This is a case presentation and discussion of a dialysis patient who presented to the surgical service with abdominal pain, hypotension, and tachycardia and in extremis who was found to have a contained retroperitoneal hematoma after rupture of his left kidney. Six months after an uneventful nephrectomy and postoperative recovery he again presented with hypotension and anemia and was found to have a contralateral retroperitoneal hematoma consistent with renal hemorrhage. After unsuccessful angioembolization, the patient underwent a right nephrectomy and recovered without sequelae. Bilateral spontaneous renal rupture is a rare event documented by only a few anecdotal reports in the literature and usually associated with acquired cystic kidney disease. Rupture of renal cysts is relatively common in renal cystic disease but usually presents as asymptomatic hematuria or flank pain. Trauma is the most common cause of renal rupture, but other causes of spontaneous renal rupture are rare and include polyarteritis nodosa and urothelial carcinoma. The diagnosis of acute abdominal pain in the dialysis patient is a challenging differential. While a rare complication the diagnosis of spontaneous renal rupture should not be excluded in a patient presenting with abdominal pain, hypotension, and anemia.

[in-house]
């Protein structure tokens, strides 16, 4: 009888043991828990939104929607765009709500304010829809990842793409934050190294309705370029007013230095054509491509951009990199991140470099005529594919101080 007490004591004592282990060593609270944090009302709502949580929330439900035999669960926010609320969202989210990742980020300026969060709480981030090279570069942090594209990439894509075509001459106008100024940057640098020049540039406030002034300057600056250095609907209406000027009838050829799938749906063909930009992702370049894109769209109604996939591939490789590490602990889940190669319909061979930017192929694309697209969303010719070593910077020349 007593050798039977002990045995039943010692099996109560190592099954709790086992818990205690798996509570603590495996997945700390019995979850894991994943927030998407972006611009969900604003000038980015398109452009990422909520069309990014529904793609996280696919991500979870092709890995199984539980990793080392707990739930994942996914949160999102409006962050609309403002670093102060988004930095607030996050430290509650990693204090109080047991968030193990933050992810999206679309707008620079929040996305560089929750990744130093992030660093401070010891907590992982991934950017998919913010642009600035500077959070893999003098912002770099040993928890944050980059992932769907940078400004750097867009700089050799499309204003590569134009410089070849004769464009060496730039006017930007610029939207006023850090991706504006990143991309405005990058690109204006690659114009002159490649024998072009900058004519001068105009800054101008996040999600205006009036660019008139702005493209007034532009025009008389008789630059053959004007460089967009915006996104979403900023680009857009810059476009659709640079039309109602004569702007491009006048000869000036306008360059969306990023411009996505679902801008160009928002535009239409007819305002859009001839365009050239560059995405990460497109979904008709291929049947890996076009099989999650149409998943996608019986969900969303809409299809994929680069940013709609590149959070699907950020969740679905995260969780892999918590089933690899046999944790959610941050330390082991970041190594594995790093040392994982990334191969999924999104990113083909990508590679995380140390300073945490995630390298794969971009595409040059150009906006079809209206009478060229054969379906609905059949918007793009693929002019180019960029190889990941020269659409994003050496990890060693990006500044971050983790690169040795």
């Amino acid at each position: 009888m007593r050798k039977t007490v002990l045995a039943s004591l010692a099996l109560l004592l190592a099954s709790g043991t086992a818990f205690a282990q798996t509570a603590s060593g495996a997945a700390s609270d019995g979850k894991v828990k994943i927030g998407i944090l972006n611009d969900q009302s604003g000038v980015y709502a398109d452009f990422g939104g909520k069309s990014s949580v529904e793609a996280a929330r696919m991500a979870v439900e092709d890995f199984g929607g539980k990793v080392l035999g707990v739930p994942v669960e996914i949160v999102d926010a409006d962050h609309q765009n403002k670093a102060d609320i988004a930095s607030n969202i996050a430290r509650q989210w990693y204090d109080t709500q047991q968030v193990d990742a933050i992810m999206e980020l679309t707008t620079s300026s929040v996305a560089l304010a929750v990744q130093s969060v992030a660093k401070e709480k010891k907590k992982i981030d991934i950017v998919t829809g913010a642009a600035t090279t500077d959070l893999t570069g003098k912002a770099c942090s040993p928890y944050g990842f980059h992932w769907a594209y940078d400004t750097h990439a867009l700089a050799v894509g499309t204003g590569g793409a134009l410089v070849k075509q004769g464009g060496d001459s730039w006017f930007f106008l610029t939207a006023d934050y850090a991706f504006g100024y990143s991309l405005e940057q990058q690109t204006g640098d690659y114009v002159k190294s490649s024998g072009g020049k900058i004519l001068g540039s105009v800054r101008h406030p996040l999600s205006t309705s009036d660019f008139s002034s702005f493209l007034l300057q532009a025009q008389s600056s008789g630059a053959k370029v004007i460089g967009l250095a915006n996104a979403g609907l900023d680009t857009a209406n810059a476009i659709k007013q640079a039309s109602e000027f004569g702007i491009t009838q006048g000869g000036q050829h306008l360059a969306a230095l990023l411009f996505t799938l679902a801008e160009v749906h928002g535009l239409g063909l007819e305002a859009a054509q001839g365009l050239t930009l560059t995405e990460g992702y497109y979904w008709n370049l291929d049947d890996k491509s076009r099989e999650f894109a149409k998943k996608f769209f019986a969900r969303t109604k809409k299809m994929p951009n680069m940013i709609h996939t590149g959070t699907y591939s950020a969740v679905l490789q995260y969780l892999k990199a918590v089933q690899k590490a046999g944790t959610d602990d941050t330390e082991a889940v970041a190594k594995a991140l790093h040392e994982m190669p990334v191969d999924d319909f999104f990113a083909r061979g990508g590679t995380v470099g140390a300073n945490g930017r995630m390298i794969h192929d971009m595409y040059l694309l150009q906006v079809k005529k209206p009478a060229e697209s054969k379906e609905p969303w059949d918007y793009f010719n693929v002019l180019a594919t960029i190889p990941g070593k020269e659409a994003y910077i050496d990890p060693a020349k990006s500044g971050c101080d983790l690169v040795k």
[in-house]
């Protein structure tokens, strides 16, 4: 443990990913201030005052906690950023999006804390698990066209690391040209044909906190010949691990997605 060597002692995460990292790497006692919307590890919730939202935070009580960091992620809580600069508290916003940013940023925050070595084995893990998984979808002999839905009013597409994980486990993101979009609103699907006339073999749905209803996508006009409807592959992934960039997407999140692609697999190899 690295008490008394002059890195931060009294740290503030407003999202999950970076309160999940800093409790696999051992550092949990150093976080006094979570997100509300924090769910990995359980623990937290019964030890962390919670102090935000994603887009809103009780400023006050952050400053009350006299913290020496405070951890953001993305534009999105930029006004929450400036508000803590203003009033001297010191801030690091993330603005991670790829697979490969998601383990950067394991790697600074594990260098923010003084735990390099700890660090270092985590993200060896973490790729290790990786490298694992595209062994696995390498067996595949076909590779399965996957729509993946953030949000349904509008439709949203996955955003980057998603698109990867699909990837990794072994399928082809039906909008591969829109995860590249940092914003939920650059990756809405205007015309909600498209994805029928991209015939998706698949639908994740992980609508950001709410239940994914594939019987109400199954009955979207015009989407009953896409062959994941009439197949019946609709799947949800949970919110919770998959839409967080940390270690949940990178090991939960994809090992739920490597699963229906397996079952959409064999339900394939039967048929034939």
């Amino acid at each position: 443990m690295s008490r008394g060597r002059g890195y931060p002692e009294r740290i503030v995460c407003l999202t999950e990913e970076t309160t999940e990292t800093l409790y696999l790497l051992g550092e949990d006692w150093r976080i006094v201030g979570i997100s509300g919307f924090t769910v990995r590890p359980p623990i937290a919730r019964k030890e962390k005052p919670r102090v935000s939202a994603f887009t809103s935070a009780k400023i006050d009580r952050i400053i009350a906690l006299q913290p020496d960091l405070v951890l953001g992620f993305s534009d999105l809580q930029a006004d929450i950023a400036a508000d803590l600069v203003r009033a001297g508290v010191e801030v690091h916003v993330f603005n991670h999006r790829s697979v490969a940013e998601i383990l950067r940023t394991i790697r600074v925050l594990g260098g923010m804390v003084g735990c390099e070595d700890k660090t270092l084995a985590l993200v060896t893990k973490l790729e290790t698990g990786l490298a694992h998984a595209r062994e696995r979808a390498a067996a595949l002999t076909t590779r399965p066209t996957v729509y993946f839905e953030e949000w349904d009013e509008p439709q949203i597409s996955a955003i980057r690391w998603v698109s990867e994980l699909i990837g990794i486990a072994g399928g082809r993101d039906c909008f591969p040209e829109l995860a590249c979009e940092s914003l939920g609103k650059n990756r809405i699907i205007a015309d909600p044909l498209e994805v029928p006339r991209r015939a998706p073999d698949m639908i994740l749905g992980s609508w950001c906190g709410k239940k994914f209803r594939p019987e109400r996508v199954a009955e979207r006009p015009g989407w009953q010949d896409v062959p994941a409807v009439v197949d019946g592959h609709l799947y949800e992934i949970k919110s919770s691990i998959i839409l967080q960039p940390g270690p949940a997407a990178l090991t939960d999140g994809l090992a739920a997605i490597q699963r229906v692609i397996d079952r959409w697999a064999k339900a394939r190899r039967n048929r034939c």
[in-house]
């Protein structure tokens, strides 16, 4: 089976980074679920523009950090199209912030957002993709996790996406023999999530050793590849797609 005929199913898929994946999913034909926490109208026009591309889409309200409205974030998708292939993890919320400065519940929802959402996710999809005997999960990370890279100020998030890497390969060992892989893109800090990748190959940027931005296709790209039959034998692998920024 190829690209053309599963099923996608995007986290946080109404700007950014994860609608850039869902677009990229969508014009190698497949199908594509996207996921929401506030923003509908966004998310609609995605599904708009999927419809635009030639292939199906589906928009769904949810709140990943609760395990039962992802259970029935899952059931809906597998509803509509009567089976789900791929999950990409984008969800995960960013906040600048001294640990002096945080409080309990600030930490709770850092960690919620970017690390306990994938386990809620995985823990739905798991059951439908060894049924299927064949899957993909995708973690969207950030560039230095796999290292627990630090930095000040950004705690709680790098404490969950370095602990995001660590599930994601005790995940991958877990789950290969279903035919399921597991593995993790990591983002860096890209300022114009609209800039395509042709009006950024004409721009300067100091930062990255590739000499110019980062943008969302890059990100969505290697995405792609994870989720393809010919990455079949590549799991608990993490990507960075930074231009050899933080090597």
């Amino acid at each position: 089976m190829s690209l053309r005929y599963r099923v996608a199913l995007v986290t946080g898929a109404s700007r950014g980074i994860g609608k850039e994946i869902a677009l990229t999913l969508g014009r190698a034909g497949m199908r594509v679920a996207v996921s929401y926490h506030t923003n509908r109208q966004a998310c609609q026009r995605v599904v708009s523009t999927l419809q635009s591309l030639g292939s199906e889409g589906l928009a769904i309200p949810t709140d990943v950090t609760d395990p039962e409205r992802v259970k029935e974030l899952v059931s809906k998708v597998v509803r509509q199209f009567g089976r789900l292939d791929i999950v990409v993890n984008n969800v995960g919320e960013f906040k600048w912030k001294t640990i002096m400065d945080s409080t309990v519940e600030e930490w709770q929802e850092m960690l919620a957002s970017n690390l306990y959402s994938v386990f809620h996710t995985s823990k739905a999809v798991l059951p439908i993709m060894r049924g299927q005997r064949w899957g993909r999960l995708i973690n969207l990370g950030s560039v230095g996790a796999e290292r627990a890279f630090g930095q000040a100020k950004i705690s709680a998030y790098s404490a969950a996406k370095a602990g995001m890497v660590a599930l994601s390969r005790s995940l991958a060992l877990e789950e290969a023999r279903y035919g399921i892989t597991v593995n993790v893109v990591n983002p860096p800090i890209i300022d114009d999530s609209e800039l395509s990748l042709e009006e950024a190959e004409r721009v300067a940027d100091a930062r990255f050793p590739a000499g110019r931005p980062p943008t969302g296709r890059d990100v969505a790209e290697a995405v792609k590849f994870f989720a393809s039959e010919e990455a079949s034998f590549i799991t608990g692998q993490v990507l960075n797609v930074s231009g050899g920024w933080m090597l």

|Original language||English (US)|
|Number of pages||3|
|State||Published - Dec 1 2003|
ASJC Scopus subject areas